If you'd like to enjoy a once-in-a-lifetime view of El Zócalo and the Cathedral, whether its an early breakfast or a late dinner (the latter allows you to dine when the square is beautifully lit up), have a fairly-priced meal on the balcony of a restaurant called "Balcon del Zocalo", located near the Cathedral on the 6th floor of the Zocalo Central Hotel. Eating a nice meal while looking at the National Cathedral from this perspective is an incredible sight to see!

Opening Hours:
Daily: 8am-8pm
Sight description based on wikipedia
Iglesia de San Francisco

4) Iglesia de San Francisco

The Iglesia de San Francisco Javier, built by the Society of Jesus, is the finest example of Churrigueresque Baroque architecture in Mexico. The church forms part of the Museo Nacional del Virreinato in Plaza Hidalgo, Tepotzotian, Mexico City.

The facade of the church has the florid and ornate detailing that typifies the Churrigueresque Baroque design. The interiors are filled with intricately carved gold and wooden figures of saints and cherubs. The center of the church has five large gilded cedar wood Retablos or paintings that stretch from floor to the ceiling. The amber stained glass windows accentuate the gold on the Retablos. The paintings on the main altar are those of renowned artist Miguel Cabrera who is also known as the Michelangelo of Mexico. The octagonal Camerin de la Virgen, full of carvings by native artists is regarded as the best example of Mexican Baroque. An angled mirror in the room enables visitors to appreciate the intricacies of the carved figures. Another artistic treasure found in the church is the Christo de Arbol or Christ of the Tree, carved from a single piece of wood.

The church is open for public viewing from Tuesday to Sunday and visitors can stroll around the Claustro de Naranjos, a patio with orange trees, after being overwhelmed by the splendid art and architecture of the Iglesia de San Francisco Javier.
Iglesia de la Santa Veracruz

5) Iglesia de la Santa Veracruz

Considered the most important church in the city, the Iglesia de Santa Veracruz, constructed of volcanic stone and grey sandstone, stands on a square with the same name. The church was first built by Hernan Cortes in gratitude for his successful arrival in America in 1519.

Hernan Cortes established a brotherhood called the Archicofradia de la Santa Veracuz consisted, at first, of conquistadors and, later, of the Spanish aristocracy. The Iglesia de Santa Veracruz is the church built by the brotherhood. The original building required reconstruction because of earthquakes, unstable soil and constant flooding; the present church was built in 1739. The structure has richly decorated Mexican baroque Churrigueresque portals. The north of the church has two chapels, one dedicated to the Lord of Health and the other to the Lord of the Holy Burial. The altarpiece is said to contain a splinter from the original cross carried by the Lord Jesus.

Visitors will be interested in the paintings by Miguel Cabrera, the well known indigenous Zapotec painter, and the tomb containing the remains of architect and sculptor Manuel Tolsa who died in 1816. Manuel Tolsa was the creator of many important buildings in Mexico. The church is open to visitors throughout the week from 9am to 7pm.
Sight description based on wikipedia
Iglesia de San Juan de Dios

6) Iglesia de San Juan de Dios

The Iglesia de San Juan de Dios served as a hospital, church and monastery for 400 years before housing the vast collection of artifacts belonging to the German stockbroker Franz Mayer. It is now called the Franz Mayer museum and is located in Avenida Hidalgo, Mexico City, on the western side of Plaza de Santa Veracruz.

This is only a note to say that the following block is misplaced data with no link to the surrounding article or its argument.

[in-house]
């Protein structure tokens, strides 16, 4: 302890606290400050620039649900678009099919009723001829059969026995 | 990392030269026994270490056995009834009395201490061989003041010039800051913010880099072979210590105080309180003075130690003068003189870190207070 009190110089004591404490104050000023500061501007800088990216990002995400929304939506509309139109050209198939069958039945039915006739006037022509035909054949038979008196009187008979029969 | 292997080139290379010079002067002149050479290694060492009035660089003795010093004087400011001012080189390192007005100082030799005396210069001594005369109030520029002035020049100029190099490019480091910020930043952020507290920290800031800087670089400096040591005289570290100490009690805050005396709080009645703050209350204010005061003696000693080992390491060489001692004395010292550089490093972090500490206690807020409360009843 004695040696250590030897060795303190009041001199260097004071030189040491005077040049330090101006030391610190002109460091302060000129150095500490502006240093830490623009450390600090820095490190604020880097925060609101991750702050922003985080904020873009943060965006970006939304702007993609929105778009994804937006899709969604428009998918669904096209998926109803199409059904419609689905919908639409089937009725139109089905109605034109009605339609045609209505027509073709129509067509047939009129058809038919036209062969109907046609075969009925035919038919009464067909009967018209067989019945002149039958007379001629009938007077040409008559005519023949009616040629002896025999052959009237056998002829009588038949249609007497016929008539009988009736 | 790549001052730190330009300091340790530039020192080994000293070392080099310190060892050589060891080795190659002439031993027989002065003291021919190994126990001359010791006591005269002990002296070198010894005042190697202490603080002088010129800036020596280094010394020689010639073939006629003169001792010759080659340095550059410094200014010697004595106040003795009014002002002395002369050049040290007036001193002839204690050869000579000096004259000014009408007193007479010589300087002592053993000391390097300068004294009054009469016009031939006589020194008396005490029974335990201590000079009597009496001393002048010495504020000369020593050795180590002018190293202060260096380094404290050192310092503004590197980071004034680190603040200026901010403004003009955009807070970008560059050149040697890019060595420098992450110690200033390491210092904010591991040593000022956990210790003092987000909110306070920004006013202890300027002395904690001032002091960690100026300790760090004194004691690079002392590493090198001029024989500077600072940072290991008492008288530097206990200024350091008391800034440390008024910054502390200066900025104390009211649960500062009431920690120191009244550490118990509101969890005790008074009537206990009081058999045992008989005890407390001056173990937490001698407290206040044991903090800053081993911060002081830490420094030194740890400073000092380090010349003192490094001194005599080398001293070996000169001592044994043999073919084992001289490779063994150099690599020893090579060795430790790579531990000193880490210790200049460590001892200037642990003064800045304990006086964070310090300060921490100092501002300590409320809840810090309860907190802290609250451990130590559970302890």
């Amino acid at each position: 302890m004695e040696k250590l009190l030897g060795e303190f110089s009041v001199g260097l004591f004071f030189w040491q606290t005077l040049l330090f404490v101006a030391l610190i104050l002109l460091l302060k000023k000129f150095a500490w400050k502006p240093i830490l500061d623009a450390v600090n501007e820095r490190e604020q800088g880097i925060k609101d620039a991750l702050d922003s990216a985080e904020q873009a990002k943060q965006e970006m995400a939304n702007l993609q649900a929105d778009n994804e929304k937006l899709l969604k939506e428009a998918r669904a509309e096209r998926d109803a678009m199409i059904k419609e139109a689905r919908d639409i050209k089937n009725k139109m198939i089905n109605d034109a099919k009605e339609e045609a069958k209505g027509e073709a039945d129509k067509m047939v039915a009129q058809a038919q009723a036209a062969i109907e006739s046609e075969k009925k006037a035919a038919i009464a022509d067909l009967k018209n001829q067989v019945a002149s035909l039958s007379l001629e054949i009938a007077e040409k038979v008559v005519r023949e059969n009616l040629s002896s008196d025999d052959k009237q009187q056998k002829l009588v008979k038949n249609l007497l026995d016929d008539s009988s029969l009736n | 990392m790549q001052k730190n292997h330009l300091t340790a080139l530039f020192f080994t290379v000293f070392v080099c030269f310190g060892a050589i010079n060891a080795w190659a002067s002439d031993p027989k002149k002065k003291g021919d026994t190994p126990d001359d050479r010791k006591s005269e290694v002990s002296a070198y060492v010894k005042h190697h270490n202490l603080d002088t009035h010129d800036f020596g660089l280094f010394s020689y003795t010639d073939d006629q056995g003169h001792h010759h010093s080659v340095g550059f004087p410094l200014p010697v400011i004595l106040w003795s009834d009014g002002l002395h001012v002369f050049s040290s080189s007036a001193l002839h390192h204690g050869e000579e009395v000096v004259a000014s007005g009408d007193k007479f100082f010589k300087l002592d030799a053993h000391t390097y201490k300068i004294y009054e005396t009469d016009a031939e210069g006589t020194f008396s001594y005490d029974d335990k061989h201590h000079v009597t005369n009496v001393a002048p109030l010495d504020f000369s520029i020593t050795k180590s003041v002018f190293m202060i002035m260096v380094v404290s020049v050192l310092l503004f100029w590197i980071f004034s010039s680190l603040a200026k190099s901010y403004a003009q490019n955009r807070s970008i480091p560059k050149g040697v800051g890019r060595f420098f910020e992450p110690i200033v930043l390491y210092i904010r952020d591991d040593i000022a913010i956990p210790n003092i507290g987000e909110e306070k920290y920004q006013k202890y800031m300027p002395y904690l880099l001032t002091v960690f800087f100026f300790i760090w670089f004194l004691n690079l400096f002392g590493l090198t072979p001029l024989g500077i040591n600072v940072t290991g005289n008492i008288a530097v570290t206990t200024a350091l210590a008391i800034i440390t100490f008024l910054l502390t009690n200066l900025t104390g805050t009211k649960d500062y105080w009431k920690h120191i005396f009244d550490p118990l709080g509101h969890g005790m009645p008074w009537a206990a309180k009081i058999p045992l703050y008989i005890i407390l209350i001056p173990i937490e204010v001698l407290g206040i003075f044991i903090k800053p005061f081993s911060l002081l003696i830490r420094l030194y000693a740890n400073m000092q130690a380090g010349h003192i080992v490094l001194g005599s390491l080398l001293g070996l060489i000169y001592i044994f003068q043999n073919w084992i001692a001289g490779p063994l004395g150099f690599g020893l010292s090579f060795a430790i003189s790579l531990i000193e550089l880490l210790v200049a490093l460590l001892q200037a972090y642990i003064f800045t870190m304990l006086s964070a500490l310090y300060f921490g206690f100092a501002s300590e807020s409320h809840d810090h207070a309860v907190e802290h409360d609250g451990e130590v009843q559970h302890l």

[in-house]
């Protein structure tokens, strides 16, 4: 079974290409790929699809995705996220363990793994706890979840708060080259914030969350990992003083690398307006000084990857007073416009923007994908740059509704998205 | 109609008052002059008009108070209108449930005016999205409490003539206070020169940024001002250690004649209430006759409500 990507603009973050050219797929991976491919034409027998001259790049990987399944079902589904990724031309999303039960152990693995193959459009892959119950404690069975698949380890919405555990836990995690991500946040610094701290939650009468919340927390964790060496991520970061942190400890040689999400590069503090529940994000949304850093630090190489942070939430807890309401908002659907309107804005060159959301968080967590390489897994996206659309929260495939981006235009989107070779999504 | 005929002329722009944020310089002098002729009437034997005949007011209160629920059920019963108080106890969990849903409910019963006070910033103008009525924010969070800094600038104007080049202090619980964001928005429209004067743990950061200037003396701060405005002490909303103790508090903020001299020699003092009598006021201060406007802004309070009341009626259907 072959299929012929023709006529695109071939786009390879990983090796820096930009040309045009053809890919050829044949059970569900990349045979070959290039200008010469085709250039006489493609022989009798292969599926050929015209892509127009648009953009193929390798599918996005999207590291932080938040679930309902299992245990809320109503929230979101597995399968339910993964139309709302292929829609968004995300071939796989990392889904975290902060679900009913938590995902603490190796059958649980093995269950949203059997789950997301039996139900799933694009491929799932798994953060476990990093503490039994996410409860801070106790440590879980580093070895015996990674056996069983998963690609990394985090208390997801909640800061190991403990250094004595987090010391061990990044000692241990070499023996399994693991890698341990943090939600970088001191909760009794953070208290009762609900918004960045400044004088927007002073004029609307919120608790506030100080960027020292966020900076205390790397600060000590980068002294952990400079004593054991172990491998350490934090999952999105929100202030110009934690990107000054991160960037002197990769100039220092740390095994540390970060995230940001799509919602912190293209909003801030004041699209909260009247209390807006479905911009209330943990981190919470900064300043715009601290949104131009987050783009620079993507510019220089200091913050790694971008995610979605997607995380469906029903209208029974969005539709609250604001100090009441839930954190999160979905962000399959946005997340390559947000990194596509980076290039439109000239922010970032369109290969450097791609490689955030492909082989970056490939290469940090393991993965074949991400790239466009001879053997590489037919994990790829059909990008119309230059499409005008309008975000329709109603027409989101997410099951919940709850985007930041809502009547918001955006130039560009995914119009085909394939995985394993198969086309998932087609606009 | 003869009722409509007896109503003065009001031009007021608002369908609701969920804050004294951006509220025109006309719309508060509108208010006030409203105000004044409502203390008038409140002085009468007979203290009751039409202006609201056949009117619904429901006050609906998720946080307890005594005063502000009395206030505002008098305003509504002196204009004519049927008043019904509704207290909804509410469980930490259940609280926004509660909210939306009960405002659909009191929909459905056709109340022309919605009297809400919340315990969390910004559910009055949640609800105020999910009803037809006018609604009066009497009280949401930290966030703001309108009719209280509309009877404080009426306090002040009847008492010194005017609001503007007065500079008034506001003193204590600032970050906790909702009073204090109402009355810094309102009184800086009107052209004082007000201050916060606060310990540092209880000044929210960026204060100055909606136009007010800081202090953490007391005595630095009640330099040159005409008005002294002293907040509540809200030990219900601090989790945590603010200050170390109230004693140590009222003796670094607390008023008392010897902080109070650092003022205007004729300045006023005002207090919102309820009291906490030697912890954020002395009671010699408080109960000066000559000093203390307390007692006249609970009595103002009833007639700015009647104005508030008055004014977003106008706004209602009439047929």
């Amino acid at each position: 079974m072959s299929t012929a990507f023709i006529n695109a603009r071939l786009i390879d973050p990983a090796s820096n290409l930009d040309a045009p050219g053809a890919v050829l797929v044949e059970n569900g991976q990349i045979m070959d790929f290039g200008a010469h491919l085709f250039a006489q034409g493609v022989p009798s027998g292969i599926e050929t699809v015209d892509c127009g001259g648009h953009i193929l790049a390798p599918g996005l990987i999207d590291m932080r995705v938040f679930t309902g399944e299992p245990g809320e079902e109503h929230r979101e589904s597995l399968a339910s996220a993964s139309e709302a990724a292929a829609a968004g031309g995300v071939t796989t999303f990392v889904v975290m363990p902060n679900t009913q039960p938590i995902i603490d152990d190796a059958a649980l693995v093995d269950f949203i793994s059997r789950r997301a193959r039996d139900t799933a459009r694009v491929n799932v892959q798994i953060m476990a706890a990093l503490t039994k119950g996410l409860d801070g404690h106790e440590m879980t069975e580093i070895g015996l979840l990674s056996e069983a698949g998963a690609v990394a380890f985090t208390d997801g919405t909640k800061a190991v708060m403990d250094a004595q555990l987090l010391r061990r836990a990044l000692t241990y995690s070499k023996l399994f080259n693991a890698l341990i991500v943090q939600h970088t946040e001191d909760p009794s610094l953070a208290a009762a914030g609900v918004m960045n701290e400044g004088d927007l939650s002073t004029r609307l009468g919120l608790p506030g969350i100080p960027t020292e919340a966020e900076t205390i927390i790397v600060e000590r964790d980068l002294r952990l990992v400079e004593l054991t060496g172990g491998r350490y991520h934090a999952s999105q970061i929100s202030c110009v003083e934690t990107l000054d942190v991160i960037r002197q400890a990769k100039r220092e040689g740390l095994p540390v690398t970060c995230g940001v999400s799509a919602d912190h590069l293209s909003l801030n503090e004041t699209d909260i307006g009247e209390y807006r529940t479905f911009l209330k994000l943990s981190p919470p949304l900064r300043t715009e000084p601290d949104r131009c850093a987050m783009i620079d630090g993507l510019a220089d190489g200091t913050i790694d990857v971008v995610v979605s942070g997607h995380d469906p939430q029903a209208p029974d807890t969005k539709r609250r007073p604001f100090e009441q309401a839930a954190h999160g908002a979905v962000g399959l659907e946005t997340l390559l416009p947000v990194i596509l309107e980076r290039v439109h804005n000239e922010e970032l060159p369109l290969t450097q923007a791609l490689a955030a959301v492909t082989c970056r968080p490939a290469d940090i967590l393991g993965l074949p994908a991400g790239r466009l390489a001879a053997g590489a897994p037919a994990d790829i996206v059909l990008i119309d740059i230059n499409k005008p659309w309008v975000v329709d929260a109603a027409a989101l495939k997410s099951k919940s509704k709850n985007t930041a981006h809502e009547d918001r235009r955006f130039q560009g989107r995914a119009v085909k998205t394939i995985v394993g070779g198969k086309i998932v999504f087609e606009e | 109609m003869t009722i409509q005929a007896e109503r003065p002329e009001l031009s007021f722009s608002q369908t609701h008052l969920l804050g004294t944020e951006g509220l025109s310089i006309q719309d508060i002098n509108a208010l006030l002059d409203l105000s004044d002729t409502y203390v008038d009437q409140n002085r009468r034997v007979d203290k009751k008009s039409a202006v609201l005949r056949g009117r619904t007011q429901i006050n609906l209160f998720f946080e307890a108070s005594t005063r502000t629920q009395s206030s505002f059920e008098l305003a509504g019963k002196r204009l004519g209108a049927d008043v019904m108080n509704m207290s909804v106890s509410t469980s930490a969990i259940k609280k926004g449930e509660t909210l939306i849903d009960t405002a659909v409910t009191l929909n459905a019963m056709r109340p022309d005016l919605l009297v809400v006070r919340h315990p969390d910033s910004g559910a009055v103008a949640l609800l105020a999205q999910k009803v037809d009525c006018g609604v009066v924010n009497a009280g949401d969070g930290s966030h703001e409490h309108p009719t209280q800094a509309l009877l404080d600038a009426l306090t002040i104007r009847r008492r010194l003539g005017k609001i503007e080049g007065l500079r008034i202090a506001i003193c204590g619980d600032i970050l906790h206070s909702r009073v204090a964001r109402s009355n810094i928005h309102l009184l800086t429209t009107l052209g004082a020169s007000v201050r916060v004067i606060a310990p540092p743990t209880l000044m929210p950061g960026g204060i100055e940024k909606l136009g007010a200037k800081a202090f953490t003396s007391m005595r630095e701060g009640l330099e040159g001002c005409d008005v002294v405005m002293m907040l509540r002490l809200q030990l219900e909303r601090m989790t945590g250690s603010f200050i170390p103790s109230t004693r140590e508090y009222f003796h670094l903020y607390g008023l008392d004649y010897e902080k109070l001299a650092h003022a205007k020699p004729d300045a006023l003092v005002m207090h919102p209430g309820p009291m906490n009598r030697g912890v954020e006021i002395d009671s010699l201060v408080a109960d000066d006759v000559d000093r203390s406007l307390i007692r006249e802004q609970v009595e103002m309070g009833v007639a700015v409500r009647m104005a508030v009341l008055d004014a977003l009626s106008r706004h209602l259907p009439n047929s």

The building is a historic structure in Mexico City and was first constructed for a flour mill. Later Dr. Pedro Lopez, the first Mexican medical graduate, converted it into a hospital. At first the hospital was run by Dr. Lopez, then the Dominican order and finally by the Brothers Hospitalliers of St. John of God. The Brothers Hospitalliers of St. John of God served the people from 1604 and constructed the present church complex in 1620. In the 1980s, the Public Works Ministry granted permission to the Bank of Mexico, who held the trusteeship of the collection of art and objects of Franz Mayer, to convert the building into a museum. The institution was opened in 1986.

The collections displayed at the museum include traditional Mexican silver artifacts, books, pottery, watches, gadgetry, objects of art and antique furnishings. There is a public library in the upper cloister with over 10,000 books. The museum is open for visitors Tuesdays through Sundays and is free for public viewing on Tuesdays.
Iglesia de San Hipolito

7) Iglesia de San Hipolito

The San Hipolito Church stands near the northwest corner of the Alameda in Avenida Hidalgo, Mexico City. The church was built to commemorate the conquest of Tenochtitlan by the Spanish.

On the 13th of August 1521, San Hipolito’s Day in the Christian Calendar, the Spanish overcame the Aztecs at the spot where the Church was built. The Spanish suffered heavy casualties and the chapel was built as a monument for those killed in the battle. The church was dedicated to San Hipolito who also became the patron saint of Mexico city.

The building was completed in 1739 and has a Baroque architectural style with Moorish interiors. The two towers located in front of the church have a unique 45 degree angle. The main bell tower has a Moorish design. The floor plan of the building is a Latin cross with the central dome rising at the crossing point. The church was built with uncoated Tezontle volcanic rock.

The building is also called the church of St. Jude. Locals worship the image of St. Jude Thaddeus located within the church for help with financial and employment related problems. Special masses are held on the 28th of every month in his honor and the main festival of San Judas Tadeo is celebrated on the 28th of October.